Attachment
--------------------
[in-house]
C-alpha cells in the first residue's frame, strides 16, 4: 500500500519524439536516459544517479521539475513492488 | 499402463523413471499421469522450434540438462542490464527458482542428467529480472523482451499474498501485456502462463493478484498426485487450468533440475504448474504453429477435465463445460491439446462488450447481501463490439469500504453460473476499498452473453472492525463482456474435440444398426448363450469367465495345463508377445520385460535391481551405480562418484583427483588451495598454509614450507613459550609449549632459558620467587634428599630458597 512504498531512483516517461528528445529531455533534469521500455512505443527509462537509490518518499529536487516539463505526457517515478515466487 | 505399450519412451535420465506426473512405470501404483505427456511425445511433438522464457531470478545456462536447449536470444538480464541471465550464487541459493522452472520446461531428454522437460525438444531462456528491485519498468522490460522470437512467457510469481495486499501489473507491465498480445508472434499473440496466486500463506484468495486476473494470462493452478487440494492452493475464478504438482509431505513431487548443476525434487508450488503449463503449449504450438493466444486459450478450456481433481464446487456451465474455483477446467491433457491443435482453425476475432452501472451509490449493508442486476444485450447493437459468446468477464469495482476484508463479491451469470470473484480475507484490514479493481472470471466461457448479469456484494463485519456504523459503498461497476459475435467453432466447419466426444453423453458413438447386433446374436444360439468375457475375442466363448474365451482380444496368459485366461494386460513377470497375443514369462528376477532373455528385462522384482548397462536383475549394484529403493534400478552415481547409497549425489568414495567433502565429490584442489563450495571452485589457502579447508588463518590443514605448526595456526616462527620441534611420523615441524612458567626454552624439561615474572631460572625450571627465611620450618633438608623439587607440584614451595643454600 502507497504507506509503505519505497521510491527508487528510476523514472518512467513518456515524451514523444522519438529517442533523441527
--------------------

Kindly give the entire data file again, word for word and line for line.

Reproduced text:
[in-house]
C-alpha cells in the first residue's frame, strides 16, 4: 500500500519524439536516459544517479521539475513492488 | 499402463523413471499421469522450434540438462542490464527458482542428467529480472523482451499474498501485456502462463493478484498426485487450468533440475504448474504453429477435465463445460491439446462488450447481501463490439469500504453460473476499498452473453472492525463482456474435440444398426448363450469367465495345463508377445520385460535391481551405480562418484583427483588451495598454509614450507613459550609449549632459558620467587634428599630458597 512504498531512483516517461528528445529531455533534469521500455512505443527509462537509490518518499529536487516539463505526457517515478515466487 | 505399450519412451535420465506426473512405470501404483505427456511425445511433438522464457531470478545456462536447449536470444538480464541471465550464487541459493522452472520446461531428454522437460525438444531462456528491485519498468522490460522470437512467457510469481495486499501489473507491465498480445508472434499473440496466486500463506484468495486476473494470462493452478487440494492452493475464478504438482509431505513431487548443476525434487508450488503449463503449449504450438493466444486459450478450456481433481464446487456451465474455483477446467491433457491443435482453425476475432452501472451509490449493508442486476444485450447493437459468446468477464469495482476484508463479491451469470470473484480475507484490514479493481472470471466461457448479469456484494463485519456504523459503498461497476459475435467453432466447419466426444453423453458413438447386433446374436444360439468375457475375442466363448474365451482380444496368459485366461494386460513377470497375443514369462528376477532373455528385462522384482548397462536383475549394484529403493534400478552415481547409497549425489568414495567433502565429490584442489563450495571452485589457502579447508588463518590443514605448526595456526616462527620441534611420523615441524612458567626454552624439561615474572631460572625450571627465611620450618633438608623439587607440584614451595643454600 502507497504507506509503505519505497521510491527508487528510476523514472518512467513518456515524451514523444522519438529517442533523441527